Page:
$1,500raised
Fully funded

Shamra is a 3-year-old baby girl from Tanzania. She is the firstborn of two children in her family. Shamra has clubfoot of her left foot. Clubfoot is a condition in which the foot is twisted out of shape. This causes her difficulty with walking and wearing shoes. She needs surgery to help re-position her foot correctly. Currently, Shamra and her sibling are being looked after by their grandmother because their mother has been sick for a long time and is unable to care for herself and her children. Given her age, their grandmother shared with us that she is really struggling to provide and care for both her daughter and and her grandchildren. Shamra’s grandmother sells boiled maize and groundnuts by the roadside in order to feed and care for her sick daughter and her grandchildren. Shamra's father has been absent for some time and does not provide support for their family. Their family appeals for financial support for the care that Shamra needs. Fortunately, Shamra traveled to visit our medical partner's care center, Arusha Lutheran Medical Centre. There, surgeons will perform clubfoot repair surgery and ongoing treatment starting on January 19th. Our medical partner, African Mission Healthcare Foundation, is requesting $935 to fund Shamra's clubfoot repair. After treatment, she will be able to walk and play easily again. Shamra’s grandmother shared, “Please help my granddaughter as we are going through a very challenging situation and we have no means to raise the money we need. Thank you for any support you can provide.”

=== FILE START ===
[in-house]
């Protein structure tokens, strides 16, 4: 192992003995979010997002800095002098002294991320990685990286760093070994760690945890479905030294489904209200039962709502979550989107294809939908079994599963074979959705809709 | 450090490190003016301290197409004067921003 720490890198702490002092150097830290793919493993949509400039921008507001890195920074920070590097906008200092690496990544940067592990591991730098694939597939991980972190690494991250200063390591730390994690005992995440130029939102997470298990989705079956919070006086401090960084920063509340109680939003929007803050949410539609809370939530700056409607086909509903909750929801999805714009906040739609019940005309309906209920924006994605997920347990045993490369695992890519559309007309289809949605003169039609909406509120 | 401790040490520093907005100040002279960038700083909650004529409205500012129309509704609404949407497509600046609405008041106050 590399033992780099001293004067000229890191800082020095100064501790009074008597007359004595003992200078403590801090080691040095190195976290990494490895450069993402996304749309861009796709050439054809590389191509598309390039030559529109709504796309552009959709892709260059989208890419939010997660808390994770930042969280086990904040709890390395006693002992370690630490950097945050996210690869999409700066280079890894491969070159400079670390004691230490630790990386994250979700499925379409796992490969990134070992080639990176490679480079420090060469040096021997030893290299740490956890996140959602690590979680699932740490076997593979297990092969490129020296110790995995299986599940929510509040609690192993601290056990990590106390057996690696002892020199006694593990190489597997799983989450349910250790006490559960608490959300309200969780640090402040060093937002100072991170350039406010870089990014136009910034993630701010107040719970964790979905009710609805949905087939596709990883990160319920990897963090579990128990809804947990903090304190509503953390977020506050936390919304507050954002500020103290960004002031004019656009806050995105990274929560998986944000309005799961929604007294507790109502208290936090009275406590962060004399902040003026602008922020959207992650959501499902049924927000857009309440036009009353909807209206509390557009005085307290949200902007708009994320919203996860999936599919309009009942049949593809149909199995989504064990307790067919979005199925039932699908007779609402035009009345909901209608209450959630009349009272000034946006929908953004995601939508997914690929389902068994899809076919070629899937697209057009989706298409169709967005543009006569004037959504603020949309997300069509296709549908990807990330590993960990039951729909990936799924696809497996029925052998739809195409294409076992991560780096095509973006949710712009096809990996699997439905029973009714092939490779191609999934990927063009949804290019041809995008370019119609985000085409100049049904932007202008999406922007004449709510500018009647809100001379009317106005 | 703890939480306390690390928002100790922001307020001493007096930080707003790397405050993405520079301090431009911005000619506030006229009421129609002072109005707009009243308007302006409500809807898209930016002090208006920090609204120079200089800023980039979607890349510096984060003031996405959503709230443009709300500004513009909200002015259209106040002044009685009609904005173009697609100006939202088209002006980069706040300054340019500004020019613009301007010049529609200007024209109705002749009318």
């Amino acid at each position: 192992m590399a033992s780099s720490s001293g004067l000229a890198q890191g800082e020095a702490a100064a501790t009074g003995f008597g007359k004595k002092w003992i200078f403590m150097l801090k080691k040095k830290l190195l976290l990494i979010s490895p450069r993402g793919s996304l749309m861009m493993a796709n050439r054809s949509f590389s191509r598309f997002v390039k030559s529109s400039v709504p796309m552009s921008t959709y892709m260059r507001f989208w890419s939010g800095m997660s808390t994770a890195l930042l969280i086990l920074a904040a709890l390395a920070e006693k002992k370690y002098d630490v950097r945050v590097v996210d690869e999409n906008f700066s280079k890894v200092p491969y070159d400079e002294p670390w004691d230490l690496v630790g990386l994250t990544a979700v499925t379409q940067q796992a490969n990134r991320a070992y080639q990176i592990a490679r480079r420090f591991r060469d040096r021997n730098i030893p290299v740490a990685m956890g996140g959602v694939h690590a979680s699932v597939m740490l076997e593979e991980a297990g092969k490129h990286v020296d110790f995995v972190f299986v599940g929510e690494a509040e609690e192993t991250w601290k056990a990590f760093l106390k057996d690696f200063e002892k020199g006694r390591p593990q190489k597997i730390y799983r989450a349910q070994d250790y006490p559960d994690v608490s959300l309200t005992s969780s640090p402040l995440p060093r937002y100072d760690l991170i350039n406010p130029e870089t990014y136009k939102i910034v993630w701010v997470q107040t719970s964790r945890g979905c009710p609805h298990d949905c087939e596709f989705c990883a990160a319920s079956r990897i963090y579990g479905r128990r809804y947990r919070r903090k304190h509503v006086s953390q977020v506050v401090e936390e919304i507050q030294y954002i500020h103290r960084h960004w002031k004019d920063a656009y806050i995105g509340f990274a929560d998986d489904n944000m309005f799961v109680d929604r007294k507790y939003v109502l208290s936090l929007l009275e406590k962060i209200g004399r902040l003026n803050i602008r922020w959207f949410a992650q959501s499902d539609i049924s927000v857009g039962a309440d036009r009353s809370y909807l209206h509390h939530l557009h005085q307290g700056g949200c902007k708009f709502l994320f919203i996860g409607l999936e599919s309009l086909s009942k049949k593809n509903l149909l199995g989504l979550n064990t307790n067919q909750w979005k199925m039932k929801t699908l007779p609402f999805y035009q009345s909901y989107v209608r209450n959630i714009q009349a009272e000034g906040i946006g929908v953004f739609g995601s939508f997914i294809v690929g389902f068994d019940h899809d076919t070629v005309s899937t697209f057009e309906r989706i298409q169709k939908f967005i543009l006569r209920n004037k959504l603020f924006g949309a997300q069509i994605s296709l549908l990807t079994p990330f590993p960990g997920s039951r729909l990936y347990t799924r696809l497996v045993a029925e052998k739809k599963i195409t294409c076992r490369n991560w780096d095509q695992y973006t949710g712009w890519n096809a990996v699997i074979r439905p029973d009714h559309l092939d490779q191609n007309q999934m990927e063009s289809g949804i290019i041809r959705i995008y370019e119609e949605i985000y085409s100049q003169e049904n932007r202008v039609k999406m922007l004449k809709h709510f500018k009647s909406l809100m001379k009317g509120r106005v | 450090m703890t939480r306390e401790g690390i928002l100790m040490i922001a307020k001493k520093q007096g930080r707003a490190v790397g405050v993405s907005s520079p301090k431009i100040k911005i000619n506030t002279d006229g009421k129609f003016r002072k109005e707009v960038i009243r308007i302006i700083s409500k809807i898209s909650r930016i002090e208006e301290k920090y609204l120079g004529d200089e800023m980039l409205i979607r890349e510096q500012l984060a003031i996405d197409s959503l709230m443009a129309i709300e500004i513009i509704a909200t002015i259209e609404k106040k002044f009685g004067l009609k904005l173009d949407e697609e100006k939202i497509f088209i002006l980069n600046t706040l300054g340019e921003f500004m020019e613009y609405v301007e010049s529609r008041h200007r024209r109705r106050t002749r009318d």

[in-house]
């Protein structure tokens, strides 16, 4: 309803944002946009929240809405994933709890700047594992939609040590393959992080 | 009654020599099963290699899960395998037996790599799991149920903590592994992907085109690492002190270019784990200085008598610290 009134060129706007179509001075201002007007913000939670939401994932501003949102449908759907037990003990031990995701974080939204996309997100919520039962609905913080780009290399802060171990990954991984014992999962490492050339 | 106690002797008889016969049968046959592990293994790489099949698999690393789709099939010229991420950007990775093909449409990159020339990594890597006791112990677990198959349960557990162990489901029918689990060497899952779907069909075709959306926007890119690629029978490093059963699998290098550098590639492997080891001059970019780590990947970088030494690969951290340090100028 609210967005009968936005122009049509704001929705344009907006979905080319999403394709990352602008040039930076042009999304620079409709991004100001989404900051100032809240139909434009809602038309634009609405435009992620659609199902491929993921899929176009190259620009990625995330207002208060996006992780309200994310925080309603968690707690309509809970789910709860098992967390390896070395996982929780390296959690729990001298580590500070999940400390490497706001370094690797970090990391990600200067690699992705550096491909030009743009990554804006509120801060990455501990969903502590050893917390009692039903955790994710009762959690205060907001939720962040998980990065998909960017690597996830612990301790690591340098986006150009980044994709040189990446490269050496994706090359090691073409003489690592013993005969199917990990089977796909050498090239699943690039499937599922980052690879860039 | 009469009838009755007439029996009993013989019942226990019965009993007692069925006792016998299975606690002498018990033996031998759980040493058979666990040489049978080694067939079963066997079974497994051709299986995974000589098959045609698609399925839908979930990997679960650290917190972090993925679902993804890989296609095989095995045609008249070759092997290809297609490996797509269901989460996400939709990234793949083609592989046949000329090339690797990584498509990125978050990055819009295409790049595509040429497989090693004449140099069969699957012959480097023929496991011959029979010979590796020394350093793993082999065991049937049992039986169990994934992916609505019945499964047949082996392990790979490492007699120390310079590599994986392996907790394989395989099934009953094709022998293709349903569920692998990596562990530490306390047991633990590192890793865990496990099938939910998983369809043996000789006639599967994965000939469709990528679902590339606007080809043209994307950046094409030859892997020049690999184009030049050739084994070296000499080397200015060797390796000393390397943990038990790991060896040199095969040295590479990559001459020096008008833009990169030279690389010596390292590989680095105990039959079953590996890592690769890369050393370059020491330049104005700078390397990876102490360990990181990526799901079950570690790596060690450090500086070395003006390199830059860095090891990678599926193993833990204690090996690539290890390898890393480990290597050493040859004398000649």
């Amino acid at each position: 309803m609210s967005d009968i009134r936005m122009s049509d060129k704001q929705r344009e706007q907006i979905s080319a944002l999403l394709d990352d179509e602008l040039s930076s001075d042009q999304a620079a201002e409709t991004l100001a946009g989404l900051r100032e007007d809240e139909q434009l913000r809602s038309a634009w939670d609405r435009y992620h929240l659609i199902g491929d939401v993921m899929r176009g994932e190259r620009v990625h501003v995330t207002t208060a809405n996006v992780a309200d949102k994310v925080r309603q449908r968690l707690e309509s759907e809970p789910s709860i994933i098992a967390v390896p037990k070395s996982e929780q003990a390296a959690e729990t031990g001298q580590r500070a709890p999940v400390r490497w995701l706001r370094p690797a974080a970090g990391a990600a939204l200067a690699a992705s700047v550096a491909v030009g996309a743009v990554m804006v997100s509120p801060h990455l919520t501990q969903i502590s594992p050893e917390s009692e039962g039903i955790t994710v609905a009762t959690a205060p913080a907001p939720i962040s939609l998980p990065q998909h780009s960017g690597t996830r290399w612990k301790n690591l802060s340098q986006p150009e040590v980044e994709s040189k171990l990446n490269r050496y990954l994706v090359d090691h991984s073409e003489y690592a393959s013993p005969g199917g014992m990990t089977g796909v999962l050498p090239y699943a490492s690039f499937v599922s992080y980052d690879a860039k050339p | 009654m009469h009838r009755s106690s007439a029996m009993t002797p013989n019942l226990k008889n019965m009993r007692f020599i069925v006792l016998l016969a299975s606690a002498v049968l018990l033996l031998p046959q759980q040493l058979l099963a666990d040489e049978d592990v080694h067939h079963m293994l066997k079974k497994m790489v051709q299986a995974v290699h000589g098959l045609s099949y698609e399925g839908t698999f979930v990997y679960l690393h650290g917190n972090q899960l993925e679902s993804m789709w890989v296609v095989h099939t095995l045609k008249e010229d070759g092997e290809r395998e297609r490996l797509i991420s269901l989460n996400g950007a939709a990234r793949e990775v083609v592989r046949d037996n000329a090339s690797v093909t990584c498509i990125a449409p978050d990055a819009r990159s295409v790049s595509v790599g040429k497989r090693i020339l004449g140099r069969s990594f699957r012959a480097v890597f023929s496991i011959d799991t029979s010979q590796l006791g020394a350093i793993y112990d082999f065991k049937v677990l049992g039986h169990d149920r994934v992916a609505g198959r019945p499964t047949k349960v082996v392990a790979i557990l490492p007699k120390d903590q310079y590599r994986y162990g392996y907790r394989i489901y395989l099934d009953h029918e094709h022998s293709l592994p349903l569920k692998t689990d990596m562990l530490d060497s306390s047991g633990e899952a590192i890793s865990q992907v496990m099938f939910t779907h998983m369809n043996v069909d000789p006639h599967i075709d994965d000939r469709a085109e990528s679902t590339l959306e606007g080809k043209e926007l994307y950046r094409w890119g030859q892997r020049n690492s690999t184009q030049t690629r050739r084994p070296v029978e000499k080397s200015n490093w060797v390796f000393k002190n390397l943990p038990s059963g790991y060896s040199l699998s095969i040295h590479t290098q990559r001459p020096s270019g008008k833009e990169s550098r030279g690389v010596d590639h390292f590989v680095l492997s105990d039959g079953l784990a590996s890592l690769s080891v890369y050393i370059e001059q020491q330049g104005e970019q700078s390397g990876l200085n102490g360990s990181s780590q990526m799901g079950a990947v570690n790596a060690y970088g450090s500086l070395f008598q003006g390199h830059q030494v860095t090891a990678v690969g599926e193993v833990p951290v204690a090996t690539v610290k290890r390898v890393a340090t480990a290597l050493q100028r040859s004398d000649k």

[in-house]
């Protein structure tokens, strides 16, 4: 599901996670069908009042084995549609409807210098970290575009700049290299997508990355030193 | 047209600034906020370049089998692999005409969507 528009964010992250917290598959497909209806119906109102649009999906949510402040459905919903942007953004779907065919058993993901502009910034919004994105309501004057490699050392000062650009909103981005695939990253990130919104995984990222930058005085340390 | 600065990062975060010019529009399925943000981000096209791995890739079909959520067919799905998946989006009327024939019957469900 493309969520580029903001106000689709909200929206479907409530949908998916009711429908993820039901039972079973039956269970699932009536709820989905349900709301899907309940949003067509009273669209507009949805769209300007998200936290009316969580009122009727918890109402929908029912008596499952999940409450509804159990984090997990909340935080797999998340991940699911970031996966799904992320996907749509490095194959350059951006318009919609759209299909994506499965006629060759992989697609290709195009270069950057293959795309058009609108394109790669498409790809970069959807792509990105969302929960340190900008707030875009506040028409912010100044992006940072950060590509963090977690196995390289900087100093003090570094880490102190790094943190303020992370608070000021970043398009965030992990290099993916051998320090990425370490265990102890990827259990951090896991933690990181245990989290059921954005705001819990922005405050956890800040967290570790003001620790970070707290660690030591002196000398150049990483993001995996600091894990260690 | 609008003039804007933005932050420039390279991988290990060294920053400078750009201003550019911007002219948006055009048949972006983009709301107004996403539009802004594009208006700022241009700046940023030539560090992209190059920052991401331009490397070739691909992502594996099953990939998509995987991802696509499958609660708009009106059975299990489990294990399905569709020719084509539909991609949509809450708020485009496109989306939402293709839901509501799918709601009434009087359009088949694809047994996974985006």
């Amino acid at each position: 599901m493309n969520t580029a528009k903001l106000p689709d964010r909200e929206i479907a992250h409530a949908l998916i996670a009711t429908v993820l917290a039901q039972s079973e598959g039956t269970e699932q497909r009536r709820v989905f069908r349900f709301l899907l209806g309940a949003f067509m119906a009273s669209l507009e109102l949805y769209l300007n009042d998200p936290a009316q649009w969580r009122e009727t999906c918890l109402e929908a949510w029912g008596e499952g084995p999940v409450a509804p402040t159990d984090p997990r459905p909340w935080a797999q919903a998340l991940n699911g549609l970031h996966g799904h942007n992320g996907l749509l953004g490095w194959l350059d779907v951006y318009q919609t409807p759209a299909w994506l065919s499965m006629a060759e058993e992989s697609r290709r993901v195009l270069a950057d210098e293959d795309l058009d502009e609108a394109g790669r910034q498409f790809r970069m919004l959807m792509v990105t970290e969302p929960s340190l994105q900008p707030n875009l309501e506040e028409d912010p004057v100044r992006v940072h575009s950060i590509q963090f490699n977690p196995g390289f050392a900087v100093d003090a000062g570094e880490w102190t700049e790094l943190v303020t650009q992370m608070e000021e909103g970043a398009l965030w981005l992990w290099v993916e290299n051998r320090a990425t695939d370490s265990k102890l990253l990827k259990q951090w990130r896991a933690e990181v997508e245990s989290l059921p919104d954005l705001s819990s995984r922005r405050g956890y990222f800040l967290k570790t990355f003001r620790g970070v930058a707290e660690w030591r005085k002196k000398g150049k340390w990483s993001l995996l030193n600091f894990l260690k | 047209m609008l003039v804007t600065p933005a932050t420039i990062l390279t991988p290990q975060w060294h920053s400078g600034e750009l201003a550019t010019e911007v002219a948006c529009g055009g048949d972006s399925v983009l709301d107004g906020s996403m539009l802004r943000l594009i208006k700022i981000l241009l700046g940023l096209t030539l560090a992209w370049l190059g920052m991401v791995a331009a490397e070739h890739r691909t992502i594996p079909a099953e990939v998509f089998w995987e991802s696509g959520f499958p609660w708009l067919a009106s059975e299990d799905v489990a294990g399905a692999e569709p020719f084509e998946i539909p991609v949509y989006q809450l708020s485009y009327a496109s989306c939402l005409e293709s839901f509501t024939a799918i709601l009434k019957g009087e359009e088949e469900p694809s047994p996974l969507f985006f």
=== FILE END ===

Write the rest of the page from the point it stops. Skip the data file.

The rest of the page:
$935raised
Fully funded

Josphat is a baby boy from Kenya. Josphat was born with an anorectal malformation, which caused him to not be able to pass stool at all. Eager to see their third-born child treated, his parents immediately came to Kijabe Hospital. The physicians reviewed him and recommended him to first go through a colostomy, which is a procedure where the end of the colon is brought through an opening in the abdominal wall. Though they were not able to source funds for the surgery initially, a member of parliament ended up funding the entire procedure. Next, for the second surgery, a PSARP was performed with the support of Watsi donors. Josphat has successfully recovered from this surgery and is now scheduled for his third and final surgery. This surgery entails closure of the colostomy, enabling Josphat to pass stool normally and preventing future complications. Josphat’s father is a gardener in different people’s homes, and his mother is not working because she provides care for Josphat as he recovers. With no other source of income, Josphat’s parents are not able to raise extra money to pay for his surgery and are requesting financial help. Our medical partner, African Mission Healthcare, is requesting $650 to cover the cost of a colostomy closure for Josphat. The surgery is scheduled to take place on October 19th and, once completed, will hopefully allow him to live more comfortably and confidently. Josphat’s mother shared with gratitude, “Having received help from this program before, I am again requesting for your financial support for my son and his health.”

$650raised
Fully funded